Wednesday, February 01, 2006

Beware of the Blog: The New Wave of Fanzines

Maybe I'm just the last guy on the block to realize that 2 + 2 = 4, but I had a eureka the other day while writing my "Watchdog Barks" editorial for VIDEO WATCHDOG #124. That eureka being that Video WatchBlog is the fanzine I work on between issues of VW, my magazine.

I thought this blog would be one thing when I started, but it's morphed into something else that I like a lot better -- something looser that plays by only one rule, that rule being the ebb and flow of whatever interests me at the moment. This blog feels to me like a return to the original spirit of VW, before the magazine column matured into the magazine it is today. It's also fun for me in ways that the hard work of VW isn't, always. I suspect this blog and the work I'm putting into it will influence VW in some ways, I hope all for the better, but we're not publishing regularly enough at the moment for me to determine what shape this influence will take.

Since I joined the alternate universe of bloggers, various people have drawn my attention to other blogs, some of which I really like, and a few of which I could grow to love. The blogs that really reach for my heart are not the review sites or the personality sites, but what I'll call (for lack of a better or more concise term) the obsession sites. These focus on a single facet of pop culture and go at it with all the intensity of a diamond drill. These blogs feel to me like the real fanzines of today.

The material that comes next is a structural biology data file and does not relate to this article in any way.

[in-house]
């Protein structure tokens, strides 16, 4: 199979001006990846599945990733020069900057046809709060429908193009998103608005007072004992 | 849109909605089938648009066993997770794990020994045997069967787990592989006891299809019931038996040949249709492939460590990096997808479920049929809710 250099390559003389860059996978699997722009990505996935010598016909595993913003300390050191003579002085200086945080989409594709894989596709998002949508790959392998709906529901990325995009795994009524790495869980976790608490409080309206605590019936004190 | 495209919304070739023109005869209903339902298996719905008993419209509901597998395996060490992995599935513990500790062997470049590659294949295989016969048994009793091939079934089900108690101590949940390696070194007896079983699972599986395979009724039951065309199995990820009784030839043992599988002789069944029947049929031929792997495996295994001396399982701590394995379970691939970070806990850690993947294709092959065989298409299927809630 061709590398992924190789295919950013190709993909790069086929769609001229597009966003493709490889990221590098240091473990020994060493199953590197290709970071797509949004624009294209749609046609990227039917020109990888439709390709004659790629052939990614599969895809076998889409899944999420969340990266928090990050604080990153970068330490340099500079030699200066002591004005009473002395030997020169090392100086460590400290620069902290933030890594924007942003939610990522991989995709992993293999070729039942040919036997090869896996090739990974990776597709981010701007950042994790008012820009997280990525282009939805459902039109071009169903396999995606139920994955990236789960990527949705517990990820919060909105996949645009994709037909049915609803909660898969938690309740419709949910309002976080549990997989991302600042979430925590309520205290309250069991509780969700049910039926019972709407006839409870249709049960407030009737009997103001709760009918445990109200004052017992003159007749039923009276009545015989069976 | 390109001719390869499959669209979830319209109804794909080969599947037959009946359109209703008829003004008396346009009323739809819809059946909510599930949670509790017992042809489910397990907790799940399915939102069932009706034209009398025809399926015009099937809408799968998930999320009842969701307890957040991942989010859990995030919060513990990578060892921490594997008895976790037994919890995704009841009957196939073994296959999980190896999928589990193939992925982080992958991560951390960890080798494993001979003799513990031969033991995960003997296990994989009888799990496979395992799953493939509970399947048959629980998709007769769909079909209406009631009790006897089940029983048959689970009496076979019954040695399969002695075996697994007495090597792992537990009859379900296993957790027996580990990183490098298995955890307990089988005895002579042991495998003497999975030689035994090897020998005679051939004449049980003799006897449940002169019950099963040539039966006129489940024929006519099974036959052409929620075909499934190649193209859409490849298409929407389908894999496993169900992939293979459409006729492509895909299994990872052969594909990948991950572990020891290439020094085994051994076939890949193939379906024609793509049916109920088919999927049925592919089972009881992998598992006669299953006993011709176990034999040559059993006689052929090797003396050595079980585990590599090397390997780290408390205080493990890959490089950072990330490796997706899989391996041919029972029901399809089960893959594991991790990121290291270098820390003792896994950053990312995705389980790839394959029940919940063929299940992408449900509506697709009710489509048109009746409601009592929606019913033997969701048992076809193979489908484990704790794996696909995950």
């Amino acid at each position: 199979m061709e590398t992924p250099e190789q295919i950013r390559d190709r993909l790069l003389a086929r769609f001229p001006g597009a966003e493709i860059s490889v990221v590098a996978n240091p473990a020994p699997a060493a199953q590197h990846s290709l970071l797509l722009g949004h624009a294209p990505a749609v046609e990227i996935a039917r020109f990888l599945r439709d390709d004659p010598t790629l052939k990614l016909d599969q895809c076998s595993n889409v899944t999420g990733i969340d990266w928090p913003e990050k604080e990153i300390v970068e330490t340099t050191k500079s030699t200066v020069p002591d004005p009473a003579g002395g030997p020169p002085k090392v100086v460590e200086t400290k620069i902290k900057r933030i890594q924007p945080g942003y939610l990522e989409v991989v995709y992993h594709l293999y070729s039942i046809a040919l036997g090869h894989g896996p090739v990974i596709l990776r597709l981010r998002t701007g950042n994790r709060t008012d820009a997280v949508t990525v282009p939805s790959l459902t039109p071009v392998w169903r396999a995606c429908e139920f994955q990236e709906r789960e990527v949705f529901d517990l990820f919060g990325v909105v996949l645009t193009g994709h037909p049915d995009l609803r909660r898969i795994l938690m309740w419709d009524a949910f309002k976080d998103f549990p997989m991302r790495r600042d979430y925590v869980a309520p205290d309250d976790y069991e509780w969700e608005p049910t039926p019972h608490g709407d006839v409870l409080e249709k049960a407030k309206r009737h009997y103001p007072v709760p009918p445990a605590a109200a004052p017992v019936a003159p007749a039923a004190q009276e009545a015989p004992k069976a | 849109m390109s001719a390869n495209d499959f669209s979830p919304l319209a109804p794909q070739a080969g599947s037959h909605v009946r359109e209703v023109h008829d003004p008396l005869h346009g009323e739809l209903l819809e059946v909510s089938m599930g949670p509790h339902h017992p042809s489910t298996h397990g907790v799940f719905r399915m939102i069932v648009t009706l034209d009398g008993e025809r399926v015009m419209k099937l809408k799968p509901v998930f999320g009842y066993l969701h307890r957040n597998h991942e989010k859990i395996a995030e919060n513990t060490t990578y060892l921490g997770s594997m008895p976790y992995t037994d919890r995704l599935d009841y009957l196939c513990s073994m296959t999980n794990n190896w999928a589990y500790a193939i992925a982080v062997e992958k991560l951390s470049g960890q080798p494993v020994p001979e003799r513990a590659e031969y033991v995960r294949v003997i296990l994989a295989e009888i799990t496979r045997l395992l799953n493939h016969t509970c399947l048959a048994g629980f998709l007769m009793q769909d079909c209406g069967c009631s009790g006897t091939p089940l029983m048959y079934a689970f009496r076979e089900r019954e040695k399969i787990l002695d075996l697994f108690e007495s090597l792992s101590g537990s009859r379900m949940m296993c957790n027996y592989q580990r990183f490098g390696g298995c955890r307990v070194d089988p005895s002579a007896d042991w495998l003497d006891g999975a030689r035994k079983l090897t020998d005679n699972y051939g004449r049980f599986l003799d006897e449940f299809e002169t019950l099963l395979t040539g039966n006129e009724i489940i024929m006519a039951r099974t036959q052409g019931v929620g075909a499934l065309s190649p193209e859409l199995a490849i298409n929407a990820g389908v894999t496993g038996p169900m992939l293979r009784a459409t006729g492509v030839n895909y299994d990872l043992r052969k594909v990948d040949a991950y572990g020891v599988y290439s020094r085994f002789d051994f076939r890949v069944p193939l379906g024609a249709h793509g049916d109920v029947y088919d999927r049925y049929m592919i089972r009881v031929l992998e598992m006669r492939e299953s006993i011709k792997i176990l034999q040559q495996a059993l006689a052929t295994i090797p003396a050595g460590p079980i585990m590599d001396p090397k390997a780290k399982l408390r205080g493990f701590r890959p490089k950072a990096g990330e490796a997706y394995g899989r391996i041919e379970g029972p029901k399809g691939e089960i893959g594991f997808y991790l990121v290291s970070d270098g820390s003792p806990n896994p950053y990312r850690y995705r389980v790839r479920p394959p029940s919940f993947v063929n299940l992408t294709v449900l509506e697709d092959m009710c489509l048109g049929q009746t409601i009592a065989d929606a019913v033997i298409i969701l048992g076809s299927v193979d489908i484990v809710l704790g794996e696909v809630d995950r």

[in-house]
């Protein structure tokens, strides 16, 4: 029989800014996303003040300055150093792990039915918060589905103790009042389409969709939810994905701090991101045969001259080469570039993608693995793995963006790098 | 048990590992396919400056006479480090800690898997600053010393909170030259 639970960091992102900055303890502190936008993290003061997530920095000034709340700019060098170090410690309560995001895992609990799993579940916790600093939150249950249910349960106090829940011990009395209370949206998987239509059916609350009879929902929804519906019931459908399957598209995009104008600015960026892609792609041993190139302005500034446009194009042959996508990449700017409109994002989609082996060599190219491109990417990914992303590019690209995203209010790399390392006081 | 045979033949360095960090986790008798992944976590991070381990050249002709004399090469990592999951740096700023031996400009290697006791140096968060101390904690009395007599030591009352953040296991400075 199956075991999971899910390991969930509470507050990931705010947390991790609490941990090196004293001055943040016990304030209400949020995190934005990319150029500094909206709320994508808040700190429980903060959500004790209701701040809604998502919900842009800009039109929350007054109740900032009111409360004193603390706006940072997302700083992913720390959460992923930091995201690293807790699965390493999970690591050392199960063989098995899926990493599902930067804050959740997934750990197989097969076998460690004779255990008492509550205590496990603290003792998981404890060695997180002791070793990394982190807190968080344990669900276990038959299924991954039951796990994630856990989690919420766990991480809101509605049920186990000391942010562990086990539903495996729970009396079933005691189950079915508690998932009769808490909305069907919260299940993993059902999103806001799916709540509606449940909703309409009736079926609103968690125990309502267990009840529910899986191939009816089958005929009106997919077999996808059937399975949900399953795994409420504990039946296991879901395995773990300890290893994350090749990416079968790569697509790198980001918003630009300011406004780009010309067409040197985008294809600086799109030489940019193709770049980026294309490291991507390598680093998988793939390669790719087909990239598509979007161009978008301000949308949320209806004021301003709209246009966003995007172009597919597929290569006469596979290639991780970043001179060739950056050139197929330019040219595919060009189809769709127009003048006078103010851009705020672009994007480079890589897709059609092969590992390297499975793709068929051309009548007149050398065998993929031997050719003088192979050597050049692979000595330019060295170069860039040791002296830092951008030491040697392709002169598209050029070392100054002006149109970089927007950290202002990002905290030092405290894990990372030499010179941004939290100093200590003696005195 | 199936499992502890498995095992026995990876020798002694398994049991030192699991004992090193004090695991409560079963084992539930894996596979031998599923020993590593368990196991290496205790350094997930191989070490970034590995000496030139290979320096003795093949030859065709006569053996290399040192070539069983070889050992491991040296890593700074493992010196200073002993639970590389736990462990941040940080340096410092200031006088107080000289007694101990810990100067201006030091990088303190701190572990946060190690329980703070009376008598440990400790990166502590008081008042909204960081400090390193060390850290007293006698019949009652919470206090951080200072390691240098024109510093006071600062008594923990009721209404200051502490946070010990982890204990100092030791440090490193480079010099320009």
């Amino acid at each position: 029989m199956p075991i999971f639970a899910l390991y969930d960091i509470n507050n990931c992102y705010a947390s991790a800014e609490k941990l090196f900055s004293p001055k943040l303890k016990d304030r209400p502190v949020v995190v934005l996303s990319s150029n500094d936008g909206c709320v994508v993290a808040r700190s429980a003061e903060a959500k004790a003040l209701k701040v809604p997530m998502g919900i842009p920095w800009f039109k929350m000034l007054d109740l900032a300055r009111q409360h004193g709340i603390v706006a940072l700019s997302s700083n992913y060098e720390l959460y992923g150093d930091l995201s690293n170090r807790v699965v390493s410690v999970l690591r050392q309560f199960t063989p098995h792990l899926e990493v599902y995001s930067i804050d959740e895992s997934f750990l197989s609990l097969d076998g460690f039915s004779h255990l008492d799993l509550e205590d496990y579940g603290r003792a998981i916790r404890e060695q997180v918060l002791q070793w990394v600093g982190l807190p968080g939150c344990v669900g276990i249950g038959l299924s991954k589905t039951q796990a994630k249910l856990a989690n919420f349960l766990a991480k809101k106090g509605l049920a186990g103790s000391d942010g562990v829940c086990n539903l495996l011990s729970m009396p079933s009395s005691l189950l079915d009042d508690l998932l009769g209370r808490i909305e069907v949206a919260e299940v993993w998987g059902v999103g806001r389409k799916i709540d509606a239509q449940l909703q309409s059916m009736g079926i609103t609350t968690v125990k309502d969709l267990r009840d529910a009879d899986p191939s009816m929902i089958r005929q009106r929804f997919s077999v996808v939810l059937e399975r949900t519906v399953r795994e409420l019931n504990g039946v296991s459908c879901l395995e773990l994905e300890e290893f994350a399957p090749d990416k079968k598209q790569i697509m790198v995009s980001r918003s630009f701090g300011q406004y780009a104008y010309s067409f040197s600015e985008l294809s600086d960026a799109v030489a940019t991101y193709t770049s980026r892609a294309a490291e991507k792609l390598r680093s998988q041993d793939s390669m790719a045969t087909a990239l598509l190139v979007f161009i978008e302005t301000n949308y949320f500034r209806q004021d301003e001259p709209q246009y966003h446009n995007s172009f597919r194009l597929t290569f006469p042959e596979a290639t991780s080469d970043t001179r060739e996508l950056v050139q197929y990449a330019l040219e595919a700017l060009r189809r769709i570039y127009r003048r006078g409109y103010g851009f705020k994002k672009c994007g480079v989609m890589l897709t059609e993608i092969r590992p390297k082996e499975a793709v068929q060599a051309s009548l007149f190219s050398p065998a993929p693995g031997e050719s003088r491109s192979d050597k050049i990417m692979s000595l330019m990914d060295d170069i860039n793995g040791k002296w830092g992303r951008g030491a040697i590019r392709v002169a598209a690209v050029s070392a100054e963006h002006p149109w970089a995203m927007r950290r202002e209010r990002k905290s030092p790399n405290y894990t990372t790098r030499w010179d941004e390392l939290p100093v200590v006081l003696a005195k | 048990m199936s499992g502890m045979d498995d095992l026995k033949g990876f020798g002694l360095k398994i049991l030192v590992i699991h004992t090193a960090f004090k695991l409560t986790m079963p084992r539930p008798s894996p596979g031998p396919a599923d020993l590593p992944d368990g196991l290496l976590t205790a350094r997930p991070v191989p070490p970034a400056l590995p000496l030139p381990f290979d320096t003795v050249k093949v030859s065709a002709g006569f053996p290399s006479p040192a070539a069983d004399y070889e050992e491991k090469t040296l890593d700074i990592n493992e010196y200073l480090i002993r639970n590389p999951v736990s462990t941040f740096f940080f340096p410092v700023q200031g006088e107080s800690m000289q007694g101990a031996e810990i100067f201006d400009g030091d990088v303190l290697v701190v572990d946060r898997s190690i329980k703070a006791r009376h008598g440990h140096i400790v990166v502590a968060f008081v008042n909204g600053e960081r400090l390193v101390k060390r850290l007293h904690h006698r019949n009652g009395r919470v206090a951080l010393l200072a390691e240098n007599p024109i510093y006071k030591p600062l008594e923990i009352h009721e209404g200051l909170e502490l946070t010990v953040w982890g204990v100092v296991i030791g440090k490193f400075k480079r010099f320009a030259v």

The most glamorous of all the movie blogs I've discovered is undoubtedly John McElwee's Greenbriar Picture Shows, "a site dedicated to the great days of movie exhibition." John, who is a cousin of the brilliant documentary filmmaker Ross McElwee (SHERMAN'S MARCH, TIME INDEFINITE) and figures pivotally in his recent must-see BRIGHT LEAVES, lives up to his appearance in that family drama on his blog with a treasure trove of reminiscence, insight and photographic memorabilia. John generously posts the most amazing, obscure photographs in superb "click to enlarge" resolution. I admire this site because it's so anchored in affection for all facets of movies; I always learn something new by going there.

Then there's Flickhead, which I mentioned a couple of weeks ago when it coralled a number of fellow bloggers into celebrating "International SHOWGIRLS Day" or somesuch. Flickhead is the brainchild of Ray Young, whose MAGICK THEATRE was one of the greatest fanzines, or semi-prozines, ever devoted to fantastic cinema. Ever. Scout for copies on eBay -- you won't be disappointed. I assume that Ray stopped publishing because he found his interests expanding beyond those perimeters of his formative years, and Flickhead illustrates that growth by covering a broader range of obsessions, albeit in the same detail and with the same personality. More than just a blog, Flickhead has characteristics of an online magazine. (A curious footnote: I don't usually surf the net with my computer speakers activated, but I happened to visit Flickhead's index page recently with my speakers on. I was astonished to be greeted by a John Barry cue from A VIEW TO A KILL which had been haunting me for weeks, since I'd last seen the picture. Further proof, if I needed any, of a kindred spirit.)